Friday Jul 17, 2009

Finding Servers

Hot, well, warm on the heels of our storage finder, we have recently deployed the new server finder, which replaced a previous incantation of finding functionality which was held together by hello world string and was somewhat creaking at the edges. The new server finder is based on the architecture we developed for the storage finder - they are, in fact, 2 renditions of the same finding platform - and so leverages the features that make it so worth the investment of effort.

As with the storage deployment, the key to making the server finder successful was, well, a number of things, but the main thrust of our efforts was defining the data architecture that make the relationships between product groups, products and product attributes a meaningful one. This can only happen with some Herculean efforts being undertaken by our publishing teams in conjunction with the product marketing teams, who really understand what is important and relevant about the products they market. Really, the finder itself is just a layer of abstraction on top of the data set underneath, and in theory (as we are at pains to try and progress), can be applied to any well-structured data set. What matters, is whether the data that a customer, user, or casual visitor is presented with, and the methods they can use to interrogate that data, enables them to reach an appropriate destination. In other words, they might know where they want to go, they might have a vague idea, or they may have no idea at all, but if we've done our job as well as we should be doing it, the directed searches and filters that the finding platform utilizes should provide a the equivalent of a product sat-nav, but avoid the 18-wheelers that get grounded on hump-back bridges in the middle of Hertfordshire on the way to the new Tesco Express.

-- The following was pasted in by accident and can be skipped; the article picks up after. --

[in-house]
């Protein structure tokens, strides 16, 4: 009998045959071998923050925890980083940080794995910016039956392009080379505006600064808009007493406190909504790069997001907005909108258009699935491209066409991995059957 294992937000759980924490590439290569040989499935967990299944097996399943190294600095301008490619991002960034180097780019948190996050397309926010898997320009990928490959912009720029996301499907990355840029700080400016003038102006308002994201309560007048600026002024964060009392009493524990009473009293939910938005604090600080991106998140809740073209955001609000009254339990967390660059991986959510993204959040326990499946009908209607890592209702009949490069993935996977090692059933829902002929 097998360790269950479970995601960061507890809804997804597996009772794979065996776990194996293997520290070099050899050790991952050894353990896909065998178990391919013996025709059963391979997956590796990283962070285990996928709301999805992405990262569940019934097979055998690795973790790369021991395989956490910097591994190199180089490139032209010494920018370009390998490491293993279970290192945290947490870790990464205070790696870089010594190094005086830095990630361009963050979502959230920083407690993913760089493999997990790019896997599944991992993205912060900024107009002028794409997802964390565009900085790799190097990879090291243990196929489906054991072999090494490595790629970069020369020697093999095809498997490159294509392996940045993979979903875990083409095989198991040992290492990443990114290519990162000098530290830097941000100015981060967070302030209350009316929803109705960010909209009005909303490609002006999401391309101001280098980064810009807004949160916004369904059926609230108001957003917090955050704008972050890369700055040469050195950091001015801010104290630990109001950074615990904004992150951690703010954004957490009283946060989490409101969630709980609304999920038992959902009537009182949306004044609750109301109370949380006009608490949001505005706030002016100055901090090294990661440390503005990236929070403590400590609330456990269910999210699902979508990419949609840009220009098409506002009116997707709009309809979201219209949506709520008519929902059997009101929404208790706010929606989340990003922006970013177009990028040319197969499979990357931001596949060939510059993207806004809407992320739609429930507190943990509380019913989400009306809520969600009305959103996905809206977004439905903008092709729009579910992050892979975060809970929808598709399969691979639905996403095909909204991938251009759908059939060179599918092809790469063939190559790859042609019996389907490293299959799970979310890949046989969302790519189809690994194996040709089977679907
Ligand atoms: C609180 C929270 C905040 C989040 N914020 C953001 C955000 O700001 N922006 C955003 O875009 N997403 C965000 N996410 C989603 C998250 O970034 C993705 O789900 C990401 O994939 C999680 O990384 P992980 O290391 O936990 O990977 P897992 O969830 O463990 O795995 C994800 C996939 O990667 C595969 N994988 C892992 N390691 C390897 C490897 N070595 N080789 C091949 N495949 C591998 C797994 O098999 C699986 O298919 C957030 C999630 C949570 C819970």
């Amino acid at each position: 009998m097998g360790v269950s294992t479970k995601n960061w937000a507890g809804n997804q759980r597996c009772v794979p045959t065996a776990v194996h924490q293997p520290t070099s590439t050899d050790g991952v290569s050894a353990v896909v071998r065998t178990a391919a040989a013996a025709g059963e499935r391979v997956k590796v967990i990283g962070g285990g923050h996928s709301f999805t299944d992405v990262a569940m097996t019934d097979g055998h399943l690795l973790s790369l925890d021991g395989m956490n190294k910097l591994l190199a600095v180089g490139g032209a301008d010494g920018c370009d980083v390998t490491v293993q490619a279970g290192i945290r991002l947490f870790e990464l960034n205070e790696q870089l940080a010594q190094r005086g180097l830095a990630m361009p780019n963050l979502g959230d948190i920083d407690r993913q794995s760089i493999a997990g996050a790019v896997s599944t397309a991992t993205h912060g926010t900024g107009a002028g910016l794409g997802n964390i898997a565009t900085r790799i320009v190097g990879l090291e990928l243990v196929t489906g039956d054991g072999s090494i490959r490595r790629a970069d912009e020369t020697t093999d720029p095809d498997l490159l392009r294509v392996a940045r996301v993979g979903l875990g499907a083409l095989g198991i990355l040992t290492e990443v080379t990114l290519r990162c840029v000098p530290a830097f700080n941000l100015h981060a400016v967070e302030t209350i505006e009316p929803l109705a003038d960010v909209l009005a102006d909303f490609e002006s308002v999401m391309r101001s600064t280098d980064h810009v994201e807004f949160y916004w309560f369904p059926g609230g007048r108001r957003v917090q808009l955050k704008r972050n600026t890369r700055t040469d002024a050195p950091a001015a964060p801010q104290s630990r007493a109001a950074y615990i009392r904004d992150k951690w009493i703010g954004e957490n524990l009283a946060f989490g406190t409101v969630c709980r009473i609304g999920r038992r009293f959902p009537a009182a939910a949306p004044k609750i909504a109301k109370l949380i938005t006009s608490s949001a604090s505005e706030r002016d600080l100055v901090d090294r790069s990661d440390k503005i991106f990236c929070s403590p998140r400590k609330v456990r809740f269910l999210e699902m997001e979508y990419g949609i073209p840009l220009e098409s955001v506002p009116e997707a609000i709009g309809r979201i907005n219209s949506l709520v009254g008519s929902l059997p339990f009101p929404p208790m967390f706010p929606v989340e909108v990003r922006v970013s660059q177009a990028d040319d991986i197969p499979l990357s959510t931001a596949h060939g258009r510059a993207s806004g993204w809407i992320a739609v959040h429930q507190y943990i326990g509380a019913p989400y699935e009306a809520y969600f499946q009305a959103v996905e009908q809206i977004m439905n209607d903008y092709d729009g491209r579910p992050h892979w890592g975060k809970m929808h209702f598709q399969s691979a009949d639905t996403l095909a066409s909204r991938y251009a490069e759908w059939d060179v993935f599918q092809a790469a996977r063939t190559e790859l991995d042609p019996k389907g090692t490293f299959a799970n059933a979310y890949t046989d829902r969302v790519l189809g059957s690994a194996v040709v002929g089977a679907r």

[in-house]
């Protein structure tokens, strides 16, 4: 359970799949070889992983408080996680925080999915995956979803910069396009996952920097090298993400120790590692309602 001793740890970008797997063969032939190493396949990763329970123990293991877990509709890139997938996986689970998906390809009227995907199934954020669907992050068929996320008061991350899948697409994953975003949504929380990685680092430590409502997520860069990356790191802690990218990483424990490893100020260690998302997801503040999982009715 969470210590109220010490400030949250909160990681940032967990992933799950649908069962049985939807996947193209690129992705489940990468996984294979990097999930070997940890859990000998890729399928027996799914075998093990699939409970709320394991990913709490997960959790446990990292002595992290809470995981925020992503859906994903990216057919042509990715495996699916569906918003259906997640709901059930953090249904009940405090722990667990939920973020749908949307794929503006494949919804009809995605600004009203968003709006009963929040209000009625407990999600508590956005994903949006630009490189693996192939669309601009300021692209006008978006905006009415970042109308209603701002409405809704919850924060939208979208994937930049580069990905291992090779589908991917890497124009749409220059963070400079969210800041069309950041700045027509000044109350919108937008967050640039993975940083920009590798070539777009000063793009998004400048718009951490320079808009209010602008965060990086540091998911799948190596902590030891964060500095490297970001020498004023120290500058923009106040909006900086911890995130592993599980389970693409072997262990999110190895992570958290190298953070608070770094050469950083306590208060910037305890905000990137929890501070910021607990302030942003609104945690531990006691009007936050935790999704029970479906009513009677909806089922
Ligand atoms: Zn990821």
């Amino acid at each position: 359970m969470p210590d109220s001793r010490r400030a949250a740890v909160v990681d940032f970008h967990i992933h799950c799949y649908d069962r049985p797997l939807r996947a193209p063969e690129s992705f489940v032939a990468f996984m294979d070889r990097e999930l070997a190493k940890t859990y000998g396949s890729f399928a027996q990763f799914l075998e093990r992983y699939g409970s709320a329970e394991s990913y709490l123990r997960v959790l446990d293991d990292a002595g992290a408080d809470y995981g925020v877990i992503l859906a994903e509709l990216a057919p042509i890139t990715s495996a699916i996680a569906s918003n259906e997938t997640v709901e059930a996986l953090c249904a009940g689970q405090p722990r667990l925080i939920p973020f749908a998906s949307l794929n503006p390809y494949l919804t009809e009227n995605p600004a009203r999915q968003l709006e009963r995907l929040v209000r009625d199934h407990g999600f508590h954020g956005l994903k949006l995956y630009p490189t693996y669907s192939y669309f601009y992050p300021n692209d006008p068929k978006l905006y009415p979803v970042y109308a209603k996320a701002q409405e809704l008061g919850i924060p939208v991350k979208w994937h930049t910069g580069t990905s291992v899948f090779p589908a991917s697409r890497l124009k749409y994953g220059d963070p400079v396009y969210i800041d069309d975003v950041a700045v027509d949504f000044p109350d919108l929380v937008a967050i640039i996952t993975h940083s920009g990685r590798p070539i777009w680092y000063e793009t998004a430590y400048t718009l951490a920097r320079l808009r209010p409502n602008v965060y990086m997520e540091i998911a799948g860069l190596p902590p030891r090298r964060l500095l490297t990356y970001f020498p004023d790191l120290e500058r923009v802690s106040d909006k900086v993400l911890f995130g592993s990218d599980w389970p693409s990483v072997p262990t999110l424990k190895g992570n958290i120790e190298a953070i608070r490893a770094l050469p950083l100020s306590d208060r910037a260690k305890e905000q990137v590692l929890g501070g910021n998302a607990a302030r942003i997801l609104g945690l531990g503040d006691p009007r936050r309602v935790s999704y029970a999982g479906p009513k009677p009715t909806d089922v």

Probably an analogy too far there, but it is by way of illustrating that the key to the finding platform is the data that it manipulates. I mean, we did a number of detailed usability trails, with various rapid and high-fidelity prototypes, struggled over the tiniest nuances of labels and gradients, fought compromise on page region refreshes and a followed number of other noteworthy user experience best practices, but in the end, if we built our application infrastructure on top of a taxonomy akin to a river bed full of shopping trolleys, we'd only be providing half a solution, which, in fact, is no solution at all.

We've still got a number of things to work on that didn't make it into the first release, such as enabling product comparisons across products and, more difficult, across product in different product families, but take a look for yourself and let us know what you think. Comments are more than welcome, especially ones that are nice.

Monday May 04, 2009